7. VaR-based margin results will do a better job of incorporating fat tails. The distributions of spreads – such as credit spreads, calendar spreads, commodity spreads, and all types of basis risk – tend to have fatter tails than other types of instruments, and parametric VaR estimates do not incorporate this well. Capital requirements are moving toward risk-based requirements that require instruments to be classified based on their risk profile, rather than type. That will require the ability to classify and model spread distributions more accurately.
  8. Artificial Intelligence will assist. AI (or more specifically, machine learning) is very good at classifying things, and could be used determine the type of risk a position represents, including liquidity risk, thereby improving VaR calculations. Machine learning algorithms for clustering and classifying could enhance the speed with which margin engines classify positions, enabling firms to calculate margin faster.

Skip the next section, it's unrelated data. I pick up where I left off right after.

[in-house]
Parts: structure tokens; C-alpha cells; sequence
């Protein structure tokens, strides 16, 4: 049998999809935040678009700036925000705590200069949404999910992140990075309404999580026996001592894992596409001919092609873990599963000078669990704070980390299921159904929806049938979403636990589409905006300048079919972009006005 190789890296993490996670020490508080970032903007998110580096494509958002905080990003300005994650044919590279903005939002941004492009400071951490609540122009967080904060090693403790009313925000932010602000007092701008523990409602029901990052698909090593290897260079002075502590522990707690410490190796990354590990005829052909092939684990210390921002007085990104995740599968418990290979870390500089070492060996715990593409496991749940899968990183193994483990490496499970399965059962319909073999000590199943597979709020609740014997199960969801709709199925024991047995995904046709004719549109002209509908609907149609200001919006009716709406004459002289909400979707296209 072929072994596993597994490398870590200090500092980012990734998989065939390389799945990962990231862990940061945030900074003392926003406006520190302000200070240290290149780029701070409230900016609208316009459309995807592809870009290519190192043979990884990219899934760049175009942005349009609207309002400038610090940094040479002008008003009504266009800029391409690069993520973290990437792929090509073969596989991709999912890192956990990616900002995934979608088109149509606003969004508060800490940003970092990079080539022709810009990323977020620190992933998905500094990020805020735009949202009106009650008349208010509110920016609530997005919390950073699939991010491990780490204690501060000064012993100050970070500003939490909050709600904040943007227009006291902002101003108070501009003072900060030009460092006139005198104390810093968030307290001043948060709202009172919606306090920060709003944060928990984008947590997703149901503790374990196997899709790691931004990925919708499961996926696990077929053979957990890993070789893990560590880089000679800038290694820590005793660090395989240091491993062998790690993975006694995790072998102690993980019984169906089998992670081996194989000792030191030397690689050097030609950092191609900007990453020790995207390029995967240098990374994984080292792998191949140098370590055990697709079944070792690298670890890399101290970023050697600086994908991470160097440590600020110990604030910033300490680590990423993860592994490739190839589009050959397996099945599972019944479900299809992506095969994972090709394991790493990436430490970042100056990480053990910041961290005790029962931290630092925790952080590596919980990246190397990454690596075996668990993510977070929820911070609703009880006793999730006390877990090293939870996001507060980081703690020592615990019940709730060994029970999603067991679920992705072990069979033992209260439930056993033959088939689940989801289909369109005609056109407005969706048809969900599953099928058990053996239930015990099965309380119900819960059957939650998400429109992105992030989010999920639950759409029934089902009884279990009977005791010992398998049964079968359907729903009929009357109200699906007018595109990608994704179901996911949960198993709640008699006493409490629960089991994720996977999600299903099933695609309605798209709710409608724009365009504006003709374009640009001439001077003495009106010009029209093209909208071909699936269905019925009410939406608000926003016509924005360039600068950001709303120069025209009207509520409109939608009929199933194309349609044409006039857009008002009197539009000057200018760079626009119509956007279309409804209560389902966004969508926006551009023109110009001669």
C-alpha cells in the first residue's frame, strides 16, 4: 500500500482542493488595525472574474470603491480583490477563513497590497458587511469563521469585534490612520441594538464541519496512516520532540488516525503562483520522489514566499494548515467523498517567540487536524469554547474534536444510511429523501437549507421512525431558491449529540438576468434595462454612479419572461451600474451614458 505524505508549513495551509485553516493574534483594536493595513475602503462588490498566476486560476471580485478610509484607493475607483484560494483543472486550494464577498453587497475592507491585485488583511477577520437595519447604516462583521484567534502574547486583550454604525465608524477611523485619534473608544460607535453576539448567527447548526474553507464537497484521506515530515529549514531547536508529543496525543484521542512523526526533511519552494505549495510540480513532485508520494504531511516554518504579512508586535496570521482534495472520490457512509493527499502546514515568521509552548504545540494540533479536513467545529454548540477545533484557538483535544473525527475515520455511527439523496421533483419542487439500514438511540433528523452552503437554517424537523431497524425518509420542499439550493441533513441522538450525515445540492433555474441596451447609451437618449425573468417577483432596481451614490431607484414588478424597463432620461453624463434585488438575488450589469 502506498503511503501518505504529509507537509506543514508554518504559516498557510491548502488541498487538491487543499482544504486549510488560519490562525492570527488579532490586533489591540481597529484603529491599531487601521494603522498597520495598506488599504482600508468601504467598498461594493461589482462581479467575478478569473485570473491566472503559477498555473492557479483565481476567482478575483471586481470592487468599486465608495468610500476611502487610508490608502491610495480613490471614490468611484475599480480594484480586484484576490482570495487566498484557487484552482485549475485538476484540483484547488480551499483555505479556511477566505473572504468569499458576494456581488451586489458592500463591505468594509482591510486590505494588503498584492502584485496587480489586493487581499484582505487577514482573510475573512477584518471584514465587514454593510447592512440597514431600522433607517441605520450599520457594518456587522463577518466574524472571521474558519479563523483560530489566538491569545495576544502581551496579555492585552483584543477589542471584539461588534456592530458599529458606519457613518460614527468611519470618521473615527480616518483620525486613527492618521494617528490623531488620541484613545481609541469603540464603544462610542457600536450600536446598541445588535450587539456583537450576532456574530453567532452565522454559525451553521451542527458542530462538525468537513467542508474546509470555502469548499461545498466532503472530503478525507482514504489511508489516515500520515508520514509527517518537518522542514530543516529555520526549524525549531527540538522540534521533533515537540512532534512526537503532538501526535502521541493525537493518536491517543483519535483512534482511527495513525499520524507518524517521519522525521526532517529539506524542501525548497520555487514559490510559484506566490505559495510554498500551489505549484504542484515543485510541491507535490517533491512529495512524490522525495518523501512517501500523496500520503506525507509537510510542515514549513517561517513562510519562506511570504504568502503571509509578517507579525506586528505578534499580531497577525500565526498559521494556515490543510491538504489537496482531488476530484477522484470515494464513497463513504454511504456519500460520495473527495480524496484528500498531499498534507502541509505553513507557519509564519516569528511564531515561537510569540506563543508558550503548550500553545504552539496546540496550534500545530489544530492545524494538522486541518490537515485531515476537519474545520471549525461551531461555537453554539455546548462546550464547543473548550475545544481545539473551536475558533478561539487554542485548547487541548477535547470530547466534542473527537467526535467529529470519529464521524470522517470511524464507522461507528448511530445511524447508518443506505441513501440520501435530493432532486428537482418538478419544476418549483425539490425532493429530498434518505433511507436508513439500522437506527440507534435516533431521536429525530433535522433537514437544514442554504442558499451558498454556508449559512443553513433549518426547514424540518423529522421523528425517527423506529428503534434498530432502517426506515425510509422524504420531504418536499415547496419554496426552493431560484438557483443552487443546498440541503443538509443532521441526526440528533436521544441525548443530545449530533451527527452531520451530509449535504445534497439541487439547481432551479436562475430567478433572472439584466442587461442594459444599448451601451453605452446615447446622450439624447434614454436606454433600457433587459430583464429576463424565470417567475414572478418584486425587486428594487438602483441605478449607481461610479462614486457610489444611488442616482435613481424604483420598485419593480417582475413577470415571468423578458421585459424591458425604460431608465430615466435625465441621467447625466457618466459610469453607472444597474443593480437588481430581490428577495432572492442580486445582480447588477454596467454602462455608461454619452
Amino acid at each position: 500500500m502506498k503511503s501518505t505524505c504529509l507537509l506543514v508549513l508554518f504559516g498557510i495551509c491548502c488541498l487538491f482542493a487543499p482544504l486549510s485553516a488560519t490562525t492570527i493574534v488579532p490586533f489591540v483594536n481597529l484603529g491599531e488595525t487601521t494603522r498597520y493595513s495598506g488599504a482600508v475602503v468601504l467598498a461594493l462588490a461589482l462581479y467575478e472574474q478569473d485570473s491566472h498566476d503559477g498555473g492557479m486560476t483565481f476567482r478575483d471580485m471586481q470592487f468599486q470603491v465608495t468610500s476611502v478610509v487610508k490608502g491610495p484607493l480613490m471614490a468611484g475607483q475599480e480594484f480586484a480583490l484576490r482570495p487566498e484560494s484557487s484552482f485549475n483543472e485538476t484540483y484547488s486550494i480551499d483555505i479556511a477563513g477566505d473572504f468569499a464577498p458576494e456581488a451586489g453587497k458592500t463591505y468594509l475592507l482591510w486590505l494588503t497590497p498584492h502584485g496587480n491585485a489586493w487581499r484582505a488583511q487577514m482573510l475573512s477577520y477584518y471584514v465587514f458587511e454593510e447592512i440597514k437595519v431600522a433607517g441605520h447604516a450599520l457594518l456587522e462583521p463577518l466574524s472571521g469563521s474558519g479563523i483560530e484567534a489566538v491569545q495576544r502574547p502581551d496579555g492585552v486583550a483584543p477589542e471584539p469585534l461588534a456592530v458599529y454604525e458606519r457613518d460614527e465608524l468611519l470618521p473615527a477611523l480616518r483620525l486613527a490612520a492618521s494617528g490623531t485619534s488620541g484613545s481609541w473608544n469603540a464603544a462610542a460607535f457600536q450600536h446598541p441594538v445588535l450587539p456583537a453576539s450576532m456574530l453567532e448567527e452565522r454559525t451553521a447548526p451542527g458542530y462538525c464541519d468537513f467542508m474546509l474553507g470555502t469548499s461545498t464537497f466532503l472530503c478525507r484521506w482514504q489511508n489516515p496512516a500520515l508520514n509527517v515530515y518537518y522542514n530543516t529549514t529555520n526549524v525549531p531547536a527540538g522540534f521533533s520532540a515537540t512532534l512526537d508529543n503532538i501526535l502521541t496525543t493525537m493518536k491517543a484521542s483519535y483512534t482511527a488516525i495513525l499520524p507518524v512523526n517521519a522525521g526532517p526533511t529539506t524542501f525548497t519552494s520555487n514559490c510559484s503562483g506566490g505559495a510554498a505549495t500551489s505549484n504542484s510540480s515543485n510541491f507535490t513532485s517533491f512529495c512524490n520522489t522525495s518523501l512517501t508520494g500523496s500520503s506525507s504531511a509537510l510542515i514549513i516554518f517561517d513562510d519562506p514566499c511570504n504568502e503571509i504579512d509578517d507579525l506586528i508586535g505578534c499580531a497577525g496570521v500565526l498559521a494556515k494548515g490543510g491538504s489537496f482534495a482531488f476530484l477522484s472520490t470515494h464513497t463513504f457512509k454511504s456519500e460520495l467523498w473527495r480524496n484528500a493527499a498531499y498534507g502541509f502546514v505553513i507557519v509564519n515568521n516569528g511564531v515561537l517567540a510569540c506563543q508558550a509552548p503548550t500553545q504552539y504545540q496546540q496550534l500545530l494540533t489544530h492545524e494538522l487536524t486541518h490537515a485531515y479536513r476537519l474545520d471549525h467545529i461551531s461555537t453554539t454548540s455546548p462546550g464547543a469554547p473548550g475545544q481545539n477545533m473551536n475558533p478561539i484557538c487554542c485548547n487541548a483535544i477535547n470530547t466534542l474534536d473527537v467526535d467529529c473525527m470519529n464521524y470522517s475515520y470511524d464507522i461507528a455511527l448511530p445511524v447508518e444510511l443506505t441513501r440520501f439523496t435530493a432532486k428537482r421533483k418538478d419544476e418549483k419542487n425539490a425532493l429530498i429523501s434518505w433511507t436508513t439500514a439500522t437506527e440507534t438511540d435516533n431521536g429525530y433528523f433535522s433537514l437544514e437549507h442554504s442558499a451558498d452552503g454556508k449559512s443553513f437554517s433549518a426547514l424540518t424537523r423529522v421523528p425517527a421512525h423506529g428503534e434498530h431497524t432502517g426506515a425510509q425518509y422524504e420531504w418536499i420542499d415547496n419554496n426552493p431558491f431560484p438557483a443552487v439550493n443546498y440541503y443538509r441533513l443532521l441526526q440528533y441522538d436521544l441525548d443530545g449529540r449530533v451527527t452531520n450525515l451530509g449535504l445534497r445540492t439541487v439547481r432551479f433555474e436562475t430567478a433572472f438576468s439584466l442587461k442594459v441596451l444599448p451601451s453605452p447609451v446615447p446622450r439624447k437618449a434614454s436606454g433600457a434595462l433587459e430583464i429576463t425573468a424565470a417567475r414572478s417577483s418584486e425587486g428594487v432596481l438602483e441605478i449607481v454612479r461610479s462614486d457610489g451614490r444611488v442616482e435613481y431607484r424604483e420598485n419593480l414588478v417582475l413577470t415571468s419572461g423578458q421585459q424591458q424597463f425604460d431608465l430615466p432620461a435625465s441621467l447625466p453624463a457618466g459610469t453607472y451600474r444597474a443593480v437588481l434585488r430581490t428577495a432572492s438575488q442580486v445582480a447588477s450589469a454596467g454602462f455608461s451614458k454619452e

9. Money market fund sponsors may attract margin. Money market funds promise not to “break the buck”, but if they hold a fraction of low-quality assets it can cause problems in times of stress – when outflows greatly exceed inflows, funds sell their high quality assets to pay redemptions at 100 cents on the dollar, leaving them with a greater percentage of low-quality holdings that are insufficient to cover remaining investors. This has not yet been addressed by regulators; even institutional money market funds that are allowed to break the buck are not immune – those who reach the exit first benefit at the expense of those who are slow to act. In the future, margin requirements for money market funds may be designed to limit this type of “quality dispersion”.